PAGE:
© David Chapman

Finally, a bit of encouragement from the COT report. This past week the commercial COT jumped to 29% from 24% the previous week. Short open interest plunged by roughly 41,000 contracts while long open interest jumped almost 16,000 contracts. It was no surprise then to see the large speculators COT (hedge funds, managed futures, etc.) fall to 76% from 82%. Long open interest plunged roughly 36,000 contracts while short open interest jumped about 15,000 contracts for the large speculators. But the encouragement came from the commercials who finally appear to be covering their shorts.

© David Chapman


Silver, like gold, plunged this past week losing 3.5% to gold’s drop of 2.6%. Silver tends to lead both in bear and bull markets. The silver RSI briefly plunged under 30 this past week, indicating an oversold market even as it could become more oversold. Silver is now down 1.1% on the year. As a side note, platinum was hit even harder losing 6.1% and is now down 2.4% on the year. Gold remains positive on the year by 8.4%. The breakdown in silver has potential targets down to $15.74. With a low this week of $15.66 the target was more than satisfied. The good news is that silver managed to close above the target zone leaving the possibility that a low might have been made.

Silver continues to make what could be a head and shoulders bottom, but if new lows below $15.66 are made then all bets are off. The next target zone is $15 if new lows below $15.66 are seen. Regaining above $16 would be a positive start. But right now silver needs to regain above $17 to really suggest that a key low is in and a new up move may be underway. Daily sentiment for silver has fallen to 10%. We have seen the sentiment extreme lower in the past. Stated the other way, 90% are bearish on silver. Silver prices could be nearing their exhaustion point.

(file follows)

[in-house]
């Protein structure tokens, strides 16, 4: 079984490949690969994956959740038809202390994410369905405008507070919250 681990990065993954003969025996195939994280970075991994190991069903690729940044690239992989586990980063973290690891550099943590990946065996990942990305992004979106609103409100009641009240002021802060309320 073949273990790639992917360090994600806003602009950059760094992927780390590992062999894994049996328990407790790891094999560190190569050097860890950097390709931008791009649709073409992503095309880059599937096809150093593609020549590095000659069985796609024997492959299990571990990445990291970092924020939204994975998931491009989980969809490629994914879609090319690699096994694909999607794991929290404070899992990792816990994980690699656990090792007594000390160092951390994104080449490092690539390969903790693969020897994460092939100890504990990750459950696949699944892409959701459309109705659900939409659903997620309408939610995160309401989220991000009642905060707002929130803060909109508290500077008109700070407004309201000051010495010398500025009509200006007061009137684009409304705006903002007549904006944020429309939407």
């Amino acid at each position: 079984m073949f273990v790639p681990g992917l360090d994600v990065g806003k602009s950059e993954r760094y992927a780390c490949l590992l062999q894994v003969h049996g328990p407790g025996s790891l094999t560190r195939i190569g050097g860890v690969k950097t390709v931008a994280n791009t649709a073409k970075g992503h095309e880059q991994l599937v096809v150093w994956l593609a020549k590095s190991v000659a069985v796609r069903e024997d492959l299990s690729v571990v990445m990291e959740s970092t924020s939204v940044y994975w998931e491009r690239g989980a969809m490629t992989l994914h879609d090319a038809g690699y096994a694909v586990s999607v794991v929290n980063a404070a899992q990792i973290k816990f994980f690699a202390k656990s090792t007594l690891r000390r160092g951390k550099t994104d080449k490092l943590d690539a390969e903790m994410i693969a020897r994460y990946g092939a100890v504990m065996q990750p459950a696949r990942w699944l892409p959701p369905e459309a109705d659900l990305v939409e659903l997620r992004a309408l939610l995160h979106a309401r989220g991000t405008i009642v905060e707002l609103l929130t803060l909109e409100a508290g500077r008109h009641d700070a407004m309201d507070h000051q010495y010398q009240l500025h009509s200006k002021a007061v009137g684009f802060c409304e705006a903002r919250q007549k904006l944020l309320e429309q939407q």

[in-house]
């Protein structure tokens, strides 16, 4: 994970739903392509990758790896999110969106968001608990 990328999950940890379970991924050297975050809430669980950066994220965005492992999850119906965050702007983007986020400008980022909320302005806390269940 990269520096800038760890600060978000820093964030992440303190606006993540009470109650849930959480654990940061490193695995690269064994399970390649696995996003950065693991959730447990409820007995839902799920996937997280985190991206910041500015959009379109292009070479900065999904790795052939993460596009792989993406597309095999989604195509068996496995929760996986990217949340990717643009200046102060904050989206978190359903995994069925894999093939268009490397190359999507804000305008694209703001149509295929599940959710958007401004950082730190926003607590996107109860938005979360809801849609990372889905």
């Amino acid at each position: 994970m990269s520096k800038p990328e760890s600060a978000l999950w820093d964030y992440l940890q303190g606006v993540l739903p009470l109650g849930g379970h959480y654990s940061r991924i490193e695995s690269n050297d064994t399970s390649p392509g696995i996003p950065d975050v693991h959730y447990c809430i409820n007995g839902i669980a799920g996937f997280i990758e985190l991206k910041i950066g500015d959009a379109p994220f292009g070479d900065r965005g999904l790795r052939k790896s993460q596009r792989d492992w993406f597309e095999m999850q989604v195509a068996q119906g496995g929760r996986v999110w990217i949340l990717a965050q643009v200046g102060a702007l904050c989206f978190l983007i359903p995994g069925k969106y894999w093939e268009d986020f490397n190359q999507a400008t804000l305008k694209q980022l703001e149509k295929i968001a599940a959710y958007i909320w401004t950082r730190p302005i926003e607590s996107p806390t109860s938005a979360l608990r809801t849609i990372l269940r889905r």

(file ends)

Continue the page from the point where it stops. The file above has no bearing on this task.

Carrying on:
© David Chapman

 The real ratio of silver to gold is actually much better than what is currently being shown. Back in 1792, the U.S. fixed by law the gold/silver ratio at 15:1 meaning one ounce of gold was worth 15 ounces of silver. In 1803, France enacted a ratio of 15.5:1. The Gold Aureus of Ancient Rome was worth 25 pure silver denarii. A gold stater in Ancient Greece was worth about 20–28 silver drachma. During the 19th century, the U.S. Geological Survey showed that silver is about 17.6 times more abundant than gold. The Comstock silver lode of 1859 showed a ratio of 23:1. In 1980, when gold topped at $875 and silver topped at $50 the ratio fit with historic levels at 17.5:1. Yet throughout the 20th century, the gold/silver ratio averaged around 47:1 and today it sits at 78.90:1. We often say if something is out of line it will eventually self-correct. At current levels, silver is therefore quite cheap when compared to gold.

© David Chapman

As with the gold commercial COT, the silver commercial COT improved sharply this past week leaping to 36% from 29%. Short open interest fell roughly 17,000 contracts while long open interest rose over 9,000 contracts. As is usual, the large speculators went the other way with their COT falling to 61% from 74%. The large speculators lost over 5,000 contracts of long open interest and saw their short open interest jump roughly 22,000 contracts. Naturally, the commercial COT has been better at major turns but this past week’s move, like gold, is quite encouraging if you are a bull.

© David Chapman

If gold and silver have been miserable then the gold stocks have most likely been miserable as well. This past week the TSX Gold Index (TGD) fell 2.7% and the Gold Bugs Index (HUI) was even weaker, losing 4.6%. Both indices are now down on the year and appear to be headed for a losing year. The TGD is currently down 4.3% on the year while the HUI is down 2.8%. If there is a note of encouragement, as we had noted earlier, the junior mining dominated TSX Venture Exchange (CDNX) was actually up this past week and is up on the year.

With this week’s breakdown, any thought of a head and shoulders bottom pattern was destroyed. One might still claim there could be a double bottom in play even as this week’s low of 182.93 was lower than the July low of 184.28. One note of encouragement was that even as gold and silver remained weak on Thursday/Friday the TGD actually rose. Thursday saw a nice upside reversal take place. None of this confirms a bottom, but it was encouraging that a bottom could be forming.